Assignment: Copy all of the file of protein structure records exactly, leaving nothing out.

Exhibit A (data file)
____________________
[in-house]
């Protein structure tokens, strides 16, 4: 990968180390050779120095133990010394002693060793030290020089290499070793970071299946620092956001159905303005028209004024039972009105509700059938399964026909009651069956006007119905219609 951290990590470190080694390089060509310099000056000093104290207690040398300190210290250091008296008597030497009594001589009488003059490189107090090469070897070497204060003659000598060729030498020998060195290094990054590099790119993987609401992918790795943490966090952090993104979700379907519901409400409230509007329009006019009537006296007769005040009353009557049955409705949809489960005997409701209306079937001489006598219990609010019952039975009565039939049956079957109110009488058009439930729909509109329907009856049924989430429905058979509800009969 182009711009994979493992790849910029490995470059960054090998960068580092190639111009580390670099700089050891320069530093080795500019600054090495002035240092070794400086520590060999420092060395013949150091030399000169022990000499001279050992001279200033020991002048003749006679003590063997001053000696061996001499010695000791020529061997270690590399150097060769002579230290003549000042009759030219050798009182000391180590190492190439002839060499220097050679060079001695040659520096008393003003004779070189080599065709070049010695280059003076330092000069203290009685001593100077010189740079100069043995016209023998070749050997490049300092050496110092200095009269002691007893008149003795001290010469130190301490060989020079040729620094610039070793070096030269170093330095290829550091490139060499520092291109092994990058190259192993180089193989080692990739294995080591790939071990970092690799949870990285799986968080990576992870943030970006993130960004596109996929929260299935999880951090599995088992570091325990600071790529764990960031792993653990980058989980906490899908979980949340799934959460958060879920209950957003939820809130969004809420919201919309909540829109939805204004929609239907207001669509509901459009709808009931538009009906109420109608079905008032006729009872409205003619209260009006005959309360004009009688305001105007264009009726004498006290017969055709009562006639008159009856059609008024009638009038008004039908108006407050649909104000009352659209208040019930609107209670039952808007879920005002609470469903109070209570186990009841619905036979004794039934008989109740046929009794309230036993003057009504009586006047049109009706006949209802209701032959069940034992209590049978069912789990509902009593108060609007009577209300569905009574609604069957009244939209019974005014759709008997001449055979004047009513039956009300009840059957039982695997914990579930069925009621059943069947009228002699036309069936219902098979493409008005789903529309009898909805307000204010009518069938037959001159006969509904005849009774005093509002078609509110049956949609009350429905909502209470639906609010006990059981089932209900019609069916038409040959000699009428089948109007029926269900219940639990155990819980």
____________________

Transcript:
[in-house]
């Protein structure tokens, strides 16, 4: 990968180390050779120095133990010394002693060793030290020089290499070793970071299946620092956001159905303005028209004024039972009105509700059938399964026909009651069956006007119905219609 951290990590470190080694390089060509310099000056000093104290207690040398300190210290250091008296008597030497009594001589009488003059490189107090090469070897070497204060003659000598060729030498020998060195290094990054590099790119993987609401992918790795943490966090952090993104979700379907519901409400409230509007329009006019009537006296007769005040009353009557049955409705949809489960005997409701209306079937001489006598219990609010019952039975009565039939049956079957109110009488058009439930729909509109329907009856049924989430429905058979509800009969 182009711009994979493992790849910029490995470059960054090998960068580092190639111009580390670099700089050891320069530093080795500019600054090495002035240092070794400086520590060999420092060395013949150091030399000169022990000499001279050992001279200033020991002048003749006679003590063997001053000696061996001499010695000791020529061997270690590399150097060769002579230290003549000042009759030219050798009182000391180590190492190439002839060499220097050679060079001695040659520096008393003003004779070189080599065709070049010695280059003076330092000069203290009685001593100077010189740079100069043995016209023998070749050997490049300092050496110092200095009269002691007893008149003795001290010469130190301490060989020079040729620094610039070793070096030269170093330095290829550091490139060499520092291109092994990058190259192993180089193989080692990739294995080591790939071990970092690799949870990285799986968080990576992870943030970006993130960004596109996929929260299935999880951090599995088992570091325990600071790529764990960031792993653990980058989980906490899908979980949340799934959460958060879920209950957003939820809130969004809420919201919309909540829109939805204004929609239907207001669509509901459009709808009931538009009906109420109608079905008032006729009872409205003619209260009006005959309360004009009688305001105007264009009726004498006290017969055709009562006639008159009856059609008024009638009038008004039908108006407050649909104000009352659209208040019930609107209670039952808007879920005002609470469903109070209570186990009841619905036979004794039934008989109740046929009794309230036993003057009504009586006047049109009706006949209802209701032959069940034992209590049978069912789990509902009593108060609007009577209300569905009574609604069957009244939209019974005014759709008997001449055979004047009513039956009300009840059957039982695997914990579930069925009621059943069947009228002699036309069936219902098979493409008005789903529309009898909805307000204010009518069938037959001159006969509904005849009774005093509002078609509110049956949609009350429905909502209470639906609010006990059981089932209900019609069916038409040959000699009428089948109007029926269900219940639990155990819980």